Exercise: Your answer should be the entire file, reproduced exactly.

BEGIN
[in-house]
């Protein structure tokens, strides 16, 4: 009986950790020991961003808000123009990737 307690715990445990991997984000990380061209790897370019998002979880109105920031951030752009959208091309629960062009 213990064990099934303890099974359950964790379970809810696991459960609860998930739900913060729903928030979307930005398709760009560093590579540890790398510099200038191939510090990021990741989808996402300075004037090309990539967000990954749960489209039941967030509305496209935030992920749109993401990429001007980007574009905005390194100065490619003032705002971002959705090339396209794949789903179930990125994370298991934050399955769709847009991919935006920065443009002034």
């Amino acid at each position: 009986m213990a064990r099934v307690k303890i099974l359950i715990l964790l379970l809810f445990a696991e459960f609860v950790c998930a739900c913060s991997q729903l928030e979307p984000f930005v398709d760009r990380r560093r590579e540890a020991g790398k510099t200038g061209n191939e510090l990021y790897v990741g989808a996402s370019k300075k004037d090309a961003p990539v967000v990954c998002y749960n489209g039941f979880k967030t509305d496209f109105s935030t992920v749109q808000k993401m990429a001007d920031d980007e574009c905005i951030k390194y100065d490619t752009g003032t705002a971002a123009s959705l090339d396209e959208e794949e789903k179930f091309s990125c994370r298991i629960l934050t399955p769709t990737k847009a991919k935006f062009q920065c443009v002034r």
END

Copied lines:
[in-house]
């Protein structure tokens, strides 16, 4: 009986950790020991961003808000123009990737 307690715990445990991997984000990380061209790897370019998002979880109105920031951030752009959208091309629960062009 213990064990099934303890099974359950964790379970809810696991459960609860998930739900913060729903928030979307930005398709760009560093590579540890790398510099200038191939510090990021990741989808996402300075004037090309990539967000990954749960489209039941967030509305496209935030992920749109993401990429001007980007574009905005390194100065490619003032705002971002959705090339396209794949789903179930990125994370298991934050399955769709847009991919935006920065443009002034």
């Amino acid at each position: 009986m213990a064990r099934v307690k303890i099974l359950i715990l964790l379970l809810f445990a696991e459960f609860v950790c998930a739900c913060s991997q729903l928030e979307p984000f930005v398709d760009r990380r560093r590579e540890a020991g790398k510099t200038g061209n191939e510090l990021y790897v990741g989808a996402s370019k300075k004037d090309a961003p990539v967000v990954c998002y749960n489209g039941f979880k967030t509305d496209f109105s935030t992920v749109q808000k993401m990429a001007d920031d980007e574009c905005i951030k390194y100065d490619t752009g003032t705002a971002a123009s959705l090339d396209e959208e794949e789903k179930f091309s990125c994370r298991i629960l934050t399955p769709t990737k847009a991919k935006f062009q920065c443009v002034r």